Placing the Heart in Leading

Balance

"A good head and a good heart are always a formidable combination."

Nelson Mandela

It was timely to be having an open-to-learning conversation recently with a colleague who was coaching me to think through a dilemma. A key insight I gained from the conversation was I may be over-thinking options to step on from the dilemma. During the conversation we went on to explore the potential benefits of opening to and listening to my heart not only my head to see a positive difference.

Anthony Colannino (2021) in Leading with Head and Heart: A Practical Guide to Elevating the School of Today - and Tomorrow challenges school leaders to bring their heart as well as their head to their leadership practice. Colannino brings to the forefront how the head and heart together can guide, underpin and strengthen the growth of leadership capabilities. The demands of school leadership is well documented. Currently school leaders are faced with the dilemmas faced while navigating schools through the global pandemic. We are living the experience of day to day leadership adaptability. This would seem to be a most appropriate time for leaders to inquire with and listen to both they head and heart on how they might enact leadership that makes a positive impact on learning and wellbeing.

The writing of Thomas Sergiovanni may be a point of reference for many of us when thinking about the heart as well as the head in leadership. Sergiovanni (2001) proposes that the heart of leadership (my values and beliefs) shapes the head of leadership (my view on how the world works) that in turn drive leadership decisions and practice – the hand. Leadership is distinctly normative, reflecting our values, beliefs and assumptions and …’a change in our practice requires a change in our thinking. Our leadership practice cannot be separated from its underlying theories’ (p. 38)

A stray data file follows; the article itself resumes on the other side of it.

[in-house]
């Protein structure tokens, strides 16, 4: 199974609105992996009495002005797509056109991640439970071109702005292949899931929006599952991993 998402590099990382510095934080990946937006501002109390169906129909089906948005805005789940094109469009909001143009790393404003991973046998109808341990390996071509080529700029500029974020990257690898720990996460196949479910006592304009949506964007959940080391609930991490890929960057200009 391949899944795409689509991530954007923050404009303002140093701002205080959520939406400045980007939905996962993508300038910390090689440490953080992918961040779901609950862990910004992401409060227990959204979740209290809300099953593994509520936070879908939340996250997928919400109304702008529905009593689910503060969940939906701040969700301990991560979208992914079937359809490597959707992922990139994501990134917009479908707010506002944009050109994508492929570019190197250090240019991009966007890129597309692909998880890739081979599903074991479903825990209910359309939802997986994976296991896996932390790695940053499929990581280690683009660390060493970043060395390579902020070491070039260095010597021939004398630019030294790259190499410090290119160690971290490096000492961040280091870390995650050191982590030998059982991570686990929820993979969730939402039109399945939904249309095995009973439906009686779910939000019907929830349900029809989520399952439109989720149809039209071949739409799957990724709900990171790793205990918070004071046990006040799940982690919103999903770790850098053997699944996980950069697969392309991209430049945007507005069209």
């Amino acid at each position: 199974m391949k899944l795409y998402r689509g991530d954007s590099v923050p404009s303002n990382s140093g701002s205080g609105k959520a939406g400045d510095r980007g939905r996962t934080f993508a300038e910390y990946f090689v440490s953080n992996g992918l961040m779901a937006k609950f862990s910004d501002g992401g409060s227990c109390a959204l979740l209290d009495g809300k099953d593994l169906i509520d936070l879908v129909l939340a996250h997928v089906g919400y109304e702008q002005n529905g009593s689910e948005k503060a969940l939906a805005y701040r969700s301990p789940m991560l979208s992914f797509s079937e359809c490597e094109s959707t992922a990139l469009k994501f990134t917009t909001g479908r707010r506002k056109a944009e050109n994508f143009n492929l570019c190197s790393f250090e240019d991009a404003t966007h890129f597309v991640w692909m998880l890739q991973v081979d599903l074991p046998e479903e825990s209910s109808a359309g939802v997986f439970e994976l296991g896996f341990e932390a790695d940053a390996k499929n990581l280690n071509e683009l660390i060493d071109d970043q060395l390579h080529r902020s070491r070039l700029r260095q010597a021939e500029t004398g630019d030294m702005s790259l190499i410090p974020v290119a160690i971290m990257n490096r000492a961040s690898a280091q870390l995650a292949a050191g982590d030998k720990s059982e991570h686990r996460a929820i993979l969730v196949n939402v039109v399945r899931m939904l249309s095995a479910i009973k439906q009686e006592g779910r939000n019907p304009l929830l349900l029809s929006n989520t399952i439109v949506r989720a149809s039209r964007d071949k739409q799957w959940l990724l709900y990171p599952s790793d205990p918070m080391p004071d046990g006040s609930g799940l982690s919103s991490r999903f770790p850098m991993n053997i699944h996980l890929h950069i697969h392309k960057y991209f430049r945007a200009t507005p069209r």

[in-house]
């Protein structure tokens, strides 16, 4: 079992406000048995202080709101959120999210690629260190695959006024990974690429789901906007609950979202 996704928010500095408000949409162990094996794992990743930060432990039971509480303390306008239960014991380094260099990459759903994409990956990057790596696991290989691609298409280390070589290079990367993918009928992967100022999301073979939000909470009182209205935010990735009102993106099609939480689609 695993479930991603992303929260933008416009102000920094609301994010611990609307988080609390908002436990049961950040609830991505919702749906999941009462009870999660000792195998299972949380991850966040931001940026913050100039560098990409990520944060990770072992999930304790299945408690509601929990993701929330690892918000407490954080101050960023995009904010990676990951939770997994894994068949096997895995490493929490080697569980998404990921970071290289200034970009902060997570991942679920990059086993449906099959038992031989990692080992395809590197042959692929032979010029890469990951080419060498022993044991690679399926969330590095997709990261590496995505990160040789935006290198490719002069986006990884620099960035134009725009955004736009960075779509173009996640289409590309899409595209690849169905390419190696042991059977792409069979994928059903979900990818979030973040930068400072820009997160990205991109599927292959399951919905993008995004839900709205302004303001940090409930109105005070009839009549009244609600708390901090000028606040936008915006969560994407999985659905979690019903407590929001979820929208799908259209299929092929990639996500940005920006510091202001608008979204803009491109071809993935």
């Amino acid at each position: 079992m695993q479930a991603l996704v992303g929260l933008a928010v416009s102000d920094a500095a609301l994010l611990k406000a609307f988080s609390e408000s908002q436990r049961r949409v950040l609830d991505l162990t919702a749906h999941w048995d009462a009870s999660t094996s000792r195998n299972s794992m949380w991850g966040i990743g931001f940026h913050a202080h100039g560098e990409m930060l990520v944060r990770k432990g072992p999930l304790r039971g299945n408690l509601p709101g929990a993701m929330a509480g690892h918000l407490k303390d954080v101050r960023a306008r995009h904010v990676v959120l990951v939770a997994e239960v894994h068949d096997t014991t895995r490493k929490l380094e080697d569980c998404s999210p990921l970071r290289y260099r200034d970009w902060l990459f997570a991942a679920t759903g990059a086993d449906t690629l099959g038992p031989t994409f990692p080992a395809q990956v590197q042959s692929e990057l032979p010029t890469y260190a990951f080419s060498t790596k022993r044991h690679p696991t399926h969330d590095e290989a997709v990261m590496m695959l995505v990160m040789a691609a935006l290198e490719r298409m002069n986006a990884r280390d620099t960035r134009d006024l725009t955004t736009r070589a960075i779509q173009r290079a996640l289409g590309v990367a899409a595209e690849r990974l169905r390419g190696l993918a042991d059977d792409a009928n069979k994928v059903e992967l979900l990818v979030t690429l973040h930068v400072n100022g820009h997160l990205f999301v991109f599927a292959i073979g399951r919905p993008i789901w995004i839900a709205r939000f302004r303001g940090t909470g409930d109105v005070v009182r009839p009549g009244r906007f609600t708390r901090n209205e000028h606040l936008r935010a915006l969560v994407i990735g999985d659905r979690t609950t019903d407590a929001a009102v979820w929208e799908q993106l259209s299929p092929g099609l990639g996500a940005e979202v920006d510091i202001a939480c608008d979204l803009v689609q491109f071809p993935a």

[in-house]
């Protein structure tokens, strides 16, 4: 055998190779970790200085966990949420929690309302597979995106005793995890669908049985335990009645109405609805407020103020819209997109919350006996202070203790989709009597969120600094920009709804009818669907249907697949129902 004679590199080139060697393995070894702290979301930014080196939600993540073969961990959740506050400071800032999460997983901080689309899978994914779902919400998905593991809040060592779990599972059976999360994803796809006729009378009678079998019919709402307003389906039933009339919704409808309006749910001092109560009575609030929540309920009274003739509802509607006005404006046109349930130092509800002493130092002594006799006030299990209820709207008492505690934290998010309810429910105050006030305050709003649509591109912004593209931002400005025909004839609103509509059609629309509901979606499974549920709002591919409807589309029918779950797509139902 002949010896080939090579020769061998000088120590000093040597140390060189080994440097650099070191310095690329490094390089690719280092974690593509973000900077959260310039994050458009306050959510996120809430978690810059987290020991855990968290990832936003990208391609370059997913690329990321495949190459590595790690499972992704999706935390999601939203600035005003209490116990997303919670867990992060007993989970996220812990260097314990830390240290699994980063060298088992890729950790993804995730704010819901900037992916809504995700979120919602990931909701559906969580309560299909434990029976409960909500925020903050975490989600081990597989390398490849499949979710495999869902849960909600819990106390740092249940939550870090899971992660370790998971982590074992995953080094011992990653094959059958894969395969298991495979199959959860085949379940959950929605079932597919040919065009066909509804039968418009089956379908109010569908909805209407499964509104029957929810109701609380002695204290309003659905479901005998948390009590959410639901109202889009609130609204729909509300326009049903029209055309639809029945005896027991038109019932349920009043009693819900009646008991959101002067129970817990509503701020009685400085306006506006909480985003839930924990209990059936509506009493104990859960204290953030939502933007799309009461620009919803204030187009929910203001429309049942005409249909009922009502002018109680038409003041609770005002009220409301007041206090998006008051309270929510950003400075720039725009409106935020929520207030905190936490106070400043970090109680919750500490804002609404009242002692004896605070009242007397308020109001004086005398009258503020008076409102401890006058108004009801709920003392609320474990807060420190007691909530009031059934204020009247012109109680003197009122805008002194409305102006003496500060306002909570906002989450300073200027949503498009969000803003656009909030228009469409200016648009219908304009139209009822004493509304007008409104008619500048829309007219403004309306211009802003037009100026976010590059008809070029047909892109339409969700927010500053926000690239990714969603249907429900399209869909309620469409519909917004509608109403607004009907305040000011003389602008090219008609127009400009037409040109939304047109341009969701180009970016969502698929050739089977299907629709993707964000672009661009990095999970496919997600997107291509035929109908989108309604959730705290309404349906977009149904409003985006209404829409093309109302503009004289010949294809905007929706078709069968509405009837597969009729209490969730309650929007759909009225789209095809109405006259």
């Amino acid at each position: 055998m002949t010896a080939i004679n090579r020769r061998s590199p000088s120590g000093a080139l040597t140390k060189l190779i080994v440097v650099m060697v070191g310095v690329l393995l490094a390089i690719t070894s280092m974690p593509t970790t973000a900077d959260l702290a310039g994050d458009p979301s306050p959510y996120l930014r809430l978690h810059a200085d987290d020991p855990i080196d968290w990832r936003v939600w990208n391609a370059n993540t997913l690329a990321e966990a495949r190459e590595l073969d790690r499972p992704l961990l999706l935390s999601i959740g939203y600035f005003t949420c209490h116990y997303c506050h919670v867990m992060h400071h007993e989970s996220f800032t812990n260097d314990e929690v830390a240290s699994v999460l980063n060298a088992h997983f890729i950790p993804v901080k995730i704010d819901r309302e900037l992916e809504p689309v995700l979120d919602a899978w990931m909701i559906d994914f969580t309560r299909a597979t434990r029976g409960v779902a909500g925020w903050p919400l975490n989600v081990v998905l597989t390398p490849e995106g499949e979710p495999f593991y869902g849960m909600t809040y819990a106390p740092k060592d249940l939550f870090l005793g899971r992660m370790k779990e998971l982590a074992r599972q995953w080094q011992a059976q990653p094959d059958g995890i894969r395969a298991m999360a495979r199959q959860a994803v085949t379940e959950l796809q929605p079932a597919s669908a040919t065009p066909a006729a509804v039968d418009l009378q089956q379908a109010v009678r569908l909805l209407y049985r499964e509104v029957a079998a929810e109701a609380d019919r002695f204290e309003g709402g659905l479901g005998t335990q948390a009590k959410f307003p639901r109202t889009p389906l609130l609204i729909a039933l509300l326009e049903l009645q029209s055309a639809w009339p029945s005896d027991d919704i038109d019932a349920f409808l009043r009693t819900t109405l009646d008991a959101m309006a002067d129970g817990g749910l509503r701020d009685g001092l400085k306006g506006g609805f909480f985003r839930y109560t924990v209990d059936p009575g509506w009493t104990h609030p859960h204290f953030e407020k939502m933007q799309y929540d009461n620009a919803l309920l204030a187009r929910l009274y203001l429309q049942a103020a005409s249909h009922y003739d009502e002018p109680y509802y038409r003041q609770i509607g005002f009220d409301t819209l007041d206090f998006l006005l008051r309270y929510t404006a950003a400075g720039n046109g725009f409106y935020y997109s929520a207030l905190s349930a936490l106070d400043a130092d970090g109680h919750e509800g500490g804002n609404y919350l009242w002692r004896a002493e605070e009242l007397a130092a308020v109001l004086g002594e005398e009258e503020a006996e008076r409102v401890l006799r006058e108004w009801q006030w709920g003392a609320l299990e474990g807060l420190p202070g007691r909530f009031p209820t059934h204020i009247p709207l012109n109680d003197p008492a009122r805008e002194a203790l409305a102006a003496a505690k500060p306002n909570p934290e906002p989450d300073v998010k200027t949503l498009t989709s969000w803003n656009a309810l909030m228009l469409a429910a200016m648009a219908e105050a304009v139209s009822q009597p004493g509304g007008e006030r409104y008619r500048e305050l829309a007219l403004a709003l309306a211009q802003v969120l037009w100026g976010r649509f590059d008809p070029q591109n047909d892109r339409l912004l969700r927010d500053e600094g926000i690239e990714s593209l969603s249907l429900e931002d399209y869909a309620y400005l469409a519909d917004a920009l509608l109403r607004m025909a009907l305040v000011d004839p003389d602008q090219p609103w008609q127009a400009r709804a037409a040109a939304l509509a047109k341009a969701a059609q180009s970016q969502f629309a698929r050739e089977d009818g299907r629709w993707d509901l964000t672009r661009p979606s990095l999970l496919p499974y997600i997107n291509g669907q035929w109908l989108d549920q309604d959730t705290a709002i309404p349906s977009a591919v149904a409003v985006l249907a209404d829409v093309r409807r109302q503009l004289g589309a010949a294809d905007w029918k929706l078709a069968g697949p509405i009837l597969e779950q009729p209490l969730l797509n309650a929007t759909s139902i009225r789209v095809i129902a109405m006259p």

We see leadership that tunes into both the head and the heart and eventuates in the ‘hand’ of leadership practices in the ‘bookend’ Parameters of the 14 Parameters Learning Framework (Sharratt & Fullan, 2009) on which the CLARITY Learning Suite (CLS) is based. Parameter #1 – focused on agreeing the learning community’s shared beliefs and understandings and Parameter #14 - recognising and acknowledging the need for shared responsibility and accountability where everyone is responsible and accountable for all learners within and across schools and systems. Thank you to those in the CLS learning community who have contributed comments to the Members’ Forum in relation to leadership values and beliefs encapsulated in these Parameters.

If you are a member, and you haven't already done so, take a look at these valuable commentaries, reflections and insights on the CLS members web site.

The challenge we close with is to identify heart as well as head considerations in your leadership practices and collectively inquiry with staff, students, families what is really best for your school community. What does the “formidable combination” of a “good head and a good heart” look like as enacted at your place?

References:

Colannino, A. (2021). Leading with Head and Heart: A Practical Guide to Elevating the School of Today - and Tomorrow.

Sergiovanni, T. (2001). Leadership: What’s in it for schools? London: RoutledgeFalmer.

Sharratt, L. & Fullan, M. (2009). Realization: The change imperative for deepening district wide reform. Melbourne, VIC: Hawker Brownlow Education.

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